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Caroline Herschel celebrated

Caroline Herschel in silhouette on the cover of A&G

Image Credit: OUP

The Royal Astronomical Society and the William Herschel Society have announced the initiation of a Caroline Herschel Prize, to recognise excellence among women astronomers at early stages in their careers.

In a joint project to celebrate the contributions to science of Caroline Herschel, the RAS and the William Herschel Society are now inviting applications for the Caroline Herschel Prize Lectureship. This award will go to a female early career scientist working in the broad field of astronomy (including astrophysics, cosmology, astroparticle physics, astrobiology, astrochemistry, solar physics, solar-terrestrial physics, planetary and meteoritic sciences). The award winner must have completed her PhD at least a year before, but not hold a tenured position; she will normally be working in the UK. She will be expected to give the Prize Lecture for the William Herschel Society and as an RAS Public Lecture; there is also a cash prize of £500. Applicants can be working in research, instrumentation, teaching and/or science communication. 

The naming of the Prize is especially apposite because, although Caroline Herschel began her astronomical work as her brother William's assistant, she went on to become the first women astronomer to earn a salary for her work. She was well known and respected by astronomers of the day, and was the first woman to receive the Gold Medal of the RAS, its highest award. She was also a character; her journals give the impression of a careful watcher of the goings-on among the celebrities of the day who came to see William's Observatory. When Astronomer Royal Nevil Maskelyne – a good friend and supporter of her work – complimented her on her work preparing an Index to John Flamsteed's star catalogue, Caroline's response (quoted by Mary Brück in her history of women's work in astronomy), strikes a chord today. "But your having thought it worthy of the press has flattered my vanity not a little. You see, sir, I do own myself to be vain, because I would not wish to be singular; and was there ever a woman without vanity`? or a man either? only that with this difference, that among gentlemen the commodity is generally styled ambition".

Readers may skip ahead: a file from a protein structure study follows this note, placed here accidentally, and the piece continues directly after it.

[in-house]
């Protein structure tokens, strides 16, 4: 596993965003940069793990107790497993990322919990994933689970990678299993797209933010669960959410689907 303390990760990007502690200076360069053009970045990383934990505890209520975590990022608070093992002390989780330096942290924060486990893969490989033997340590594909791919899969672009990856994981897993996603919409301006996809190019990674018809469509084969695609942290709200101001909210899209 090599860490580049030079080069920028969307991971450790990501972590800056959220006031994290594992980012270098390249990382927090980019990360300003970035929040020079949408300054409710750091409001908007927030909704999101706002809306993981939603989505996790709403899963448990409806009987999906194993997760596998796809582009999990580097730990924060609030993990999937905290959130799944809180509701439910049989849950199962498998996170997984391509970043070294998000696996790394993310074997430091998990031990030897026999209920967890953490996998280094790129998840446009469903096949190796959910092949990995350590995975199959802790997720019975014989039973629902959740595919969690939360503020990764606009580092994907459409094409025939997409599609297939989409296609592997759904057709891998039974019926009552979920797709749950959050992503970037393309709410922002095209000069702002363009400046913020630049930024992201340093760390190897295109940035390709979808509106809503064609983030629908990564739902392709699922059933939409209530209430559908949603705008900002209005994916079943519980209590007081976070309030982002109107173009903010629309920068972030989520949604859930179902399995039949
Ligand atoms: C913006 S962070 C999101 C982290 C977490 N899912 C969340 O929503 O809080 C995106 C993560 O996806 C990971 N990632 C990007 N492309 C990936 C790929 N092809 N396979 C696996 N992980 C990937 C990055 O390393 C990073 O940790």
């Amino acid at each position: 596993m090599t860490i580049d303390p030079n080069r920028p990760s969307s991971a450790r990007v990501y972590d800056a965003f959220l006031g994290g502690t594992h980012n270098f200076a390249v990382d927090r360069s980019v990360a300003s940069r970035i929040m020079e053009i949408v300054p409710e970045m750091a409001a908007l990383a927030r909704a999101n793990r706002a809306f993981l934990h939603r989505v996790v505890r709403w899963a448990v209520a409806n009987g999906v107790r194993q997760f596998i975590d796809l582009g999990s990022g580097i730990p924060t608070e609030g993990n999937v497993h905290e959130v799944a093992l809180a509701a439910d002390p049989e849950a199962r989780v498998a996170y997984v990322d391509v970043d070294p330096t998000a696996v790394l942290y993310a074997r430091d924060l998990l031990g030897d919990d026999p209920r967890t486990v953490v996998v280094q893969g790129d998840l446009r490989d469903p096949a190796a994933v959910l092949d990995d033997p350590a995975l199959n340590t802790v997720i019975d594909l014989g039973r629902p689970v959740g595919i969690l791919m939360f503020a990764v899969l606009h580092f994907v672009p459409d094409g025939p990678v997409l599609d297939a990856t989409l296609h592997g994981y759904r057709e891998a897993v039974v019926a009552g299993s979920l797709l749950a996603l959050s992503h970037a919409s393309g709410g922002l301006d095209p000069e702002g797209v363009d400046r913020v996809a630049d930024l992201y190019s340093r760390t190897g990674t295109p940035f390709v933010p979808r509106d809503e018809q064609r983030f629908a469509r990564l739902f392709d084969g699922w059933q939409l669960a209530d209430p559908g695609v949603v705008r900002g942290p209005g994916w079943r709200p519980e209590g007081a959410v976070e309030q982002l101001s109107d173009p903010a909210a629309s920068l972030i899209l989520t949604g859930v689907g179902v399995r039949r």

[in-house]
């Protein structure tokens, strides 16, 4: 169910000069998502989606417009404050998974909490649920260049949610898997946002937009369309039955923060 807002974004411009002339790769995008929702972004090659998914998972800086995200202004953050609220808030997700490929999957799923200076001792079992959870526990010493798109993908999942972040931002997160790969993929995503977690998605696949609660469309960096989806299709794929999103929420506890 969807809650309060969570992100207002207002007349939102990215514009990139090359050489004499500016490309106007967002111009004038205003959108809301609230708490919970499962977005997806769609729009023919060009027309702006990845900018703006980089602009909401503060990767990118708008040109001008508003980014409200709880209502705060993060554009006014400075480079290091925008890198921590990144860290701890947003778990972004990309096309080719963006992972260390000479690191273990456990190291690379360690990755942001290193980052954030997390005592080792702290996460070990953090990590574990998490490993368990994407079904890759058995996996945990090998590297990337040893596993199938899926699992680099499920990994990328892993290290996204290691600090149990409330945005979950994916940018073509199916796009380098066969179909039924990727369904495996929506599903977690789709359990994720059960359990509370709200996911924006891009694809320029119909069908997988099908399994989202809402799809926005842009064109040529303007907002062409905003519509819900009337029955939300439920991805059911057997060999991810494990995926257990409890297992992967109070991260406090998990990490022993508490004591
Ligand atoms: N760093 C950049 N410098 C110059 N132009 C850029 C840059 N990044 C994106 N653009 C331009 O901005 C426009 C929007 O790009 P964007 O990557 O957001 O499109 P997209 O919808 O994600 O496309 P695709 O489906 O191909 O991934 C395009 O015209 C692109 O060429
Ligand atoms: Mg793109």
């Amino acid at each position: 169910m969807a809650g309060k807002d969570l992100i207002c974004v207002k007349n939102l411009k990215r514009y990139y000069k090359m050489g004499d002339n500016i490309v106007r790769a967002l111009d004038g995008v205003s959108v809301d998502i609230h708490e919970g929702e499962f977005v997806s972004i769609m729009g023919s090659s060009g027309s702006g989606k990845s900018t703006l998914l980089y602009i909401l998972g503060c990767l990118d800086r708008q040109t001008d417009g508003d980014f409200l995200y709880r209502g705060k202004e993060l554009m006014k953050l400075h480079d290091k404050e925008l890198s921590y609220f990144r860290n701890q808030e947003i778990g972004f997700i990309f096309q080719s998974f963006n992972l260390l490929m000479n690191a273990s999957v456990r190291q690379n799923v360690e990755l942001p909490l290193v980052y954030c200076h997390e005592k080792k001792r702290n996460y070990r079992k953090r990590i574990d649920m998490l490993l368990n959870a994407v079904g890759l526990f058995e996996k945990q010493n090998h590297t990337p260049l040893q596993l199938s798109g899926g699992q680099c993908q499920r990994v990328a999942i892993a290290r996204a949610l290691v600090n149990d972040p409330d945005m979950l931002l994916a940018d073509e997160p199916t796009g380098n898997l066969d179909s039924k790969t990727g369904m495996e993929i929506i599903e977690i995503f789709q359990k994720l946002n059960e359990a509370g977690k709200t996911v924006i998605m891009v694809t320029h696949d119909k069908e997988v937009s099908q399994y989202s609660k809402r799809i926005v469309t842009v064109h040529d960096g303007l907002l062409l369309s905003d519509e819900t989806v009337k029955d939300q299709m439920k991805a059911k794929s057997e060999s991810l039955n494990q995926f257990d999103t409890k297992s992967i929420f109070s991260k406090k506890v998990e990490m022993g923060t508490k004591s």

See the William Herschel Society webpages for full details of how to enter – and notice that the deadline is 31 April 2018.

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